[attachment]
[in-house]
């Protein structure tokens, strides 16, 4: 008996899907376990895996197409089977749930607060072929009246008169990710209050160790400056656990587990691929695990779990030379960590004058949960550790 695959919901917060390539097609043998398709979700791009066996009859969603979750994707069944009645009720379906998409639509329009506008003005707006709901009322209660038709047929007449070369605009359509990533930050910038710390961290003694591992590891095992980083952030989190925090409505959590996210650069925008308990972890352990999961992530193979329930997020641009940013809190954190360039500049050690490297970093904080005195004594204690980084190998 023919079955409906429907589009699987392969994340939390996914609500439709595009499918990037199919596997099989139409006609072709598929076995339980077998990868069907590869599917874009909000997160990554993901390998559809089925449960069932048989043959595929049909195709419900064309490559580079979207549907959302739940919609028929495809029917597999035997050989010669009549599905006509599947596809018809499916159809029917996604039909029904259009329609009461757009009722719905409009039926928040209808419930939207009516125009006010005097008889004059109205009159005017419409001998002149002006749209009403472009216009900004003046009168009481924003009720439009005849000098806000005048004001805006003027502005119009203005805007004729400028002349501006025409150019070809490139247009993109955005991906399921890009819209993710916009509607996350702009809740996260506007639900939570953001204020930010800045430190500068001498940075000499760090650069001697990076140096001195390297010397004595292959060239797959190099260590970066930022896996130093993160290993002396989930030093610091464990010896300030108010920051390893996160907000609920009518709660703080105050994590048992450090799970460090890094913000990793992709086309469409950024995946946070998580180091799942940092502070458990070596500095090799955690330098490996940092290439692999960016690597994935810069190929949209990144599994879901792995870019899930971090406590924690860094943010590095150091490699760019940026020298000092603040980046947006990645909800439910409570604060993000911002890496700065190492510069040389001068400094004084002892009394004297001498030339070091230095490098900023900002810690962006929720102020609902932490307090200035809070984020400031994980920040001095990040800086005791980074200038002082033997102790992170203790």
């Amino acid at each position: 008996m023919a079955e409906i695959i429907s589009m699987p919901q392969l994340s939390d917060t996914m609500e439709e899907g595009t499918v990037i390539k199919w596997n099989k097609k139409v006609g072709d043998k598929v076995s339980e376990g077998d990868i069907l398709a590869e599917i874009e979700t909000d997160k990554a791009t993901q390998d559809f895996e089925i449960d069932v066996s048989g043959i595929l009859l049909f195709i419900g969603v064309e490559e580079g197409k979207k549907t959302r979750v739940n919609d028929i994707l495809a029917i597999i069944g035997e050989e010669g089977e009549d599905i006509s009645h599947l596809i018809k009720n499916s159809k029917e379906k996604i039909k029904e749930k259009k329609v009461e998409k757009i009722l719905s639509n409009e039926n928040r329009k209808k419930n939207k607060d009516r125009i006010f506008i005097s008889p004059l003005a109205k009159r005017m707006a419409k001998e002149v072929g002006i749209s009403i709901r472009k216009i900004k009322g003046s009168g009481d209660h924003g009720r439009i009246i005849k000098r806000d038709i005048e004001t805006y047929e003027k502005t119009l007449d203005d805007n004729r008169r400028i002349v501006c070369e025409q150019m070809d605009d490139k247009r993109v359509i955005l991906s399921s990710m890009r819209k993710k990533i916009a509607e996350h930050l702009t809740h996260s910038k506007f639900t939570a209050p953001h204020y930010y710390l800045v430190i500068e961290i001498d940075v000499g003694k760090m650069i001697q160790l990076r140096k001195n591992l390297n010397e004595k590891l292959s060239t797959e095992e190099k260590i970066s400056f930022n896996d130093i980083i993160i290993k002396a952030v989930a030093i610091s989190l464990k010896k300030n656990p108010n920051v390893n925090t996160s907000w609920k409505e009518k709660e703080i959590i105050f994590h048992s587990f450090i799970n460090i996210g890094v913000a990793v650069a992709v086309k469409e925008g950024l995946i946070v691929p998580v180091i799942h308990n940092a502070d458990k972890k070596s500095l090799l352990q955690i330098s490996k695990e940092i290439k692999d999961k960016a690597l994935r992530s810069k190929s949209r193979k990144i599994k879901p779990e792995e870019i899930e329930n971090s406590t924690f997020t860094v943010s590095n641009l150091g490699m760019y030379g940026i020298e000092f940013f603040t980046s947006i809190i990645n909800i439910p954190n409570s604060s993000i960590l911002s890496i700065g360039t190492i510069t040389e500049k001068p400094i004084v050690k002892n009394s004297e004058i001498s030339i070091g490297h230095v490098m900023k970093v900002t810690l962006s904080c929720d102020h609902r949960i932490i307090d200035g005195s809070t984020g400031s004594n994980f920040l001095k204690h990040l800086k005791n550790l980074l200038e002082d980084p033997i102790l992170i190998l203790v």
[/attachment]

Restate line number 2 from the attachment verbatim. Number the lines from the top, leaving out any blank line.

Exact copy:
């Protein structure tokens, strides 16, 4: 008996899907376990895996197409089977749930607060072929009246008169990710209050160790400056656990587990691929695990779990030379960590004058949960550790 695959919901917060390539097609043998398709979700791009066996009859969603979750994707069944009645009720379906998409639509329009506008003005707006709901009322209660038709047929007449070369605009359509990533930050910038710390961290003694591992590891095992980083952030989190925090409505959590996210650069925008308990972890352990999961992530193979329930997020641009940013809190954190360039500049050690490297970093904080005195004594204690980084190998 023919079955409906429907589009699987392969994340939390996914609500439709595009499918990037199919596997099989139409006609072709598929076995339980077998990868069907590869599917874009909000997160990554993901390998559809089925449960069932048989043959595929049909195709419900064309490559580079979207549907959302739940919609028929495809029917597999035997050989010669009549599905006509599947596809018809499916159809029917996604039909029904259009329609009461757009009722719905409009039926928040209808419930939207009516125009006010005097008889004059109205009159005017419409001998002149002006749209009403472009216009900004003046009168009481924003009720439009005849000098806000005048004001805006003027502005119009203005805007004729400028002349501006025409150019070809490139247009993109955005991906399921890009819209993710916009509607996350702009809740996260506007639900939570953001204020930010800045430190500068001498940075000499760090650069001697990076140096001195390297010397004595292959060239797959190099260590970066930022896996130093993160290993002396989930030093610091464990010896300030108010920051390893996160907000609920009518709660703080105050994590048992450090799970460090890094913000990793992709086309469409950024995946946070998580180091799942940092502070458990070596500095090799955690330098490996940092290439692999960016690597994935810069190929949209990144599994879901792995870019899930971090406590924690860094943010590095150091490699760019940026020298000092603040980046947006990645909800439910409570604060993000911002890496700065190492510069040389001068400094004084002892009394004297001498030339070091230095490098900023900002810690962006929720102020609902932490307090200035809070984020400031994980920040001095990040800086005791980074200038002082033997102790992170203790």